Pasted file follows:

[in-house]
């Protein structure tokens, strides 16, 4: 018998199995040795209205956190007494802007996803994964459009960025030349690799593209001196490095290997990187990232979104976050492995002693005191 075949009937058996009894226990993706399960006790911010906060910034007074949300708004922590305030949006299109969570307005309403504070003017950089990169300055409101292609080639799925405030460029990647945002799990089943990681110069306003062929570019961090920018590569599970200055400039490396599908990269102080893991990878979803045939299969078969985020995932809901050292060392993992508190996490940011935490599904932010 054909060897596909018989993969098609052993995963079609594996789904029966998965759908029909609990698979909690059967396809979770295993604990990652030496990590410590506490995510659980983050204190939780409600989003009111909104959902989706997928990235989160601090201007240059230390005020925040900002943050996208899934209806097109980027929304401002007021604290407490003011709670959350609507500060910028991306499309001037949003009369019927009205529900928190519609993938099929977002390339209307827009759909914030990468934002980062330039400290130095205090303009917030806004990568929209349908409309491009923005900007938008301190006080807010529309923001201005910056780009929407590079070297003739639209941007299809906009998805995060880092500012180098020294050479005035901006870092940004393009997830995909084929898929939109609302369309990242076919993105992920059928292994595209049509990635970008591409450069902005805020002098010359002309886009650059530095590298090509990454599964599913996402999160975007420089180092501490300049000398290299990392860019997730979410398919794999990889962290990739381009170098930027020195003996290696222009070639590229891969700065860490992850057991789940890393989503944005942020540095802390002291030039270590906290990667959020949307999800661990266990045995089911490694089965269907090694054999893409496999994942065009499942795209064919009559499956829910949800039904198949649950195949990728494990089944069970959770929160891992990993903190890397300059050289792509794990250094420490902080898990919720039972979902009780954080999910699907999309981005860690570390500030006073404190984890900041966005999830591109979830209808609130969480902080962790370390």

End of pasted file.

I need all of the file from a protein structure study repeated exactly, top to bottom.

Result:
[in-house]
């Protein structure tokens, strides 16, 4: 018998199995040795209205956190007494802007996803994964459009960025030349690799593209001196490095290997990187990232979104976050492995002693005191 075949009937058996009894226990993706399960006790911010906060910034007074949300708004922590305030949006299109969570307005309403504070003017950089990169300055409101292609080639799925405030460029990647945002799990089943990681110069306003062929570019961090920018590569599970200055400039490396599908990269102080893991990878979803045939299969078969985020995932809901050292060392993992508190996490940011935490599904932010 054909060897596909018989993969098609052993995963079609594996789904029966998965759908029909609990698979909690059967396809979770295993604990990652030496990590410590506490995510659980983050204190939780409600989003009111909104959902989706997928990235989160601090201007240059230390005020925040900002943050996208899934209806097109980027929304401002007021604290407490003011709670959350609507500060910028991306499309001037949003009369019927009205529900928190519609993938099929977002390339209307827009759909914030990468934002980062330039400290130095205090303009917030806004990568929209349908409309491009923005900007938008301190006080807010529309923001201005910056780009929407590079070297003739639209941007299809906009998805995060880092500012180098020294050479005035901006870092940004393009997830995909084929898929939109609302369309990242076919993105992920059928292994595209049509990635970008591409450069902005805020002098010359002309886009650059530095590298090509990454599964599913996402999160975007420089180092501490300049000398290299990392860019997730979410398919794999990889962290990739381009170098930027020195003996290696222009070639590229891969700065860490992850057991789940890393989503944005942020540095802390002291030039270590906290990667959020949307999800661990266990045995089911490694089965269907090694054999893409496999994942065009499942795209064919009559499956829910949800039904198949649950195949990728494990089944069970959770929160891992990993903190890397300059050289792509794990250094420490902080898990919720039972979902009780954080999910699907999309981005860690570390500030006073404190984890900041966005999830591109979830209808609130969480902080962790370390």